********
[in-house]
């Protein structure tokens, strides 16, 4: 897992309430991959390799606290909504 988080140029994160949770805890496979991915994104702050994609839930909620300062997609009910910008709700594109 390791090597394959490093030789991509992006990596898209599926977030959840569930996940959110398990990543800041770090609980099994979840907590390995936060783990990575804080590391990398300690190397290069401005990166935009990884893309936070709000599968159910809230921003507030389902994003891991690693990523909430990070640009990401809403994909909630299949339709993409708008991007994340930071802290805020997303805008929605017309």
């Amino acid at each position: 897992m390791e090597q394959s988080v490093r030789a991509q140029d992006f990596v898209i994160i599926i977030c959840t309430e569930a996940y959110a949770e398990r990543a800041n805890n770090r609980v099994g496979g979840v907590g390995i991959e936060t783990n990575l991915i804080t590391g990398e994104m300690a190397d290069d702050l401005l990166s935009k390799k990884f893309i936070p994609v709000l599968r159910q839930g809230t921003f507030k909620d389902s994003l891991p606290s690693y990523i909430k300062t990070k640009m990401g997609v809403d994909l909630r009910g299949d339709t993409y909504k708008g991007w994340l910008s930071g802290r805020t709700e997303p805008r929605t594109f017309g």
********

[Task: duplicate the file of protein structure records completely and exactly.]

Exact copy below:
[in-house]
């Protein structure tokens, strides 16, 4: 897992309430991959390799606290909504 988080140029994160949770805890496979991915994104702050994609839930909620300062997609009910910008709700594109 390791090597394959490093030789991509992006990596898209599926977030959840569930996940959110398990990543800041770090609980099994979840907590390995936060783990990575804080590391990398300690190397290069401005990166935009990884893309936070709000599968159910809230921003507030389902994003891991690693990523909430990070640009990401809403994909909630299949339709993409708008991007994340930071802290805020997303805008929605017309």
């Amino acid at each position: 897992m390791e090597q394959s988080v490093r030789a991509q140029d992006f990596v898209i994160i599926i977030c959840t309430e569930a996940y959110a949770e398990r990543a800041n805890n770090r609980v099994g496979g979840v907590g390995i991959e936060t783990n990575l991915i804080t590391g990398e994104m300690a190397d290069d702050l401005l990166s935009k390799k990884f893309i936070p994609v709000l599968r159910q839930g809230t921003f507030k909620d389902s994003l891991p606290s690693y990523i909430k300062t990070k640009m990401g997609v809403d994909l909630r009910g299949d339709t993409y909504k708008g991007w994340l910008s930071g802290r805020t709700e997303p805008r929605t594109f017309g």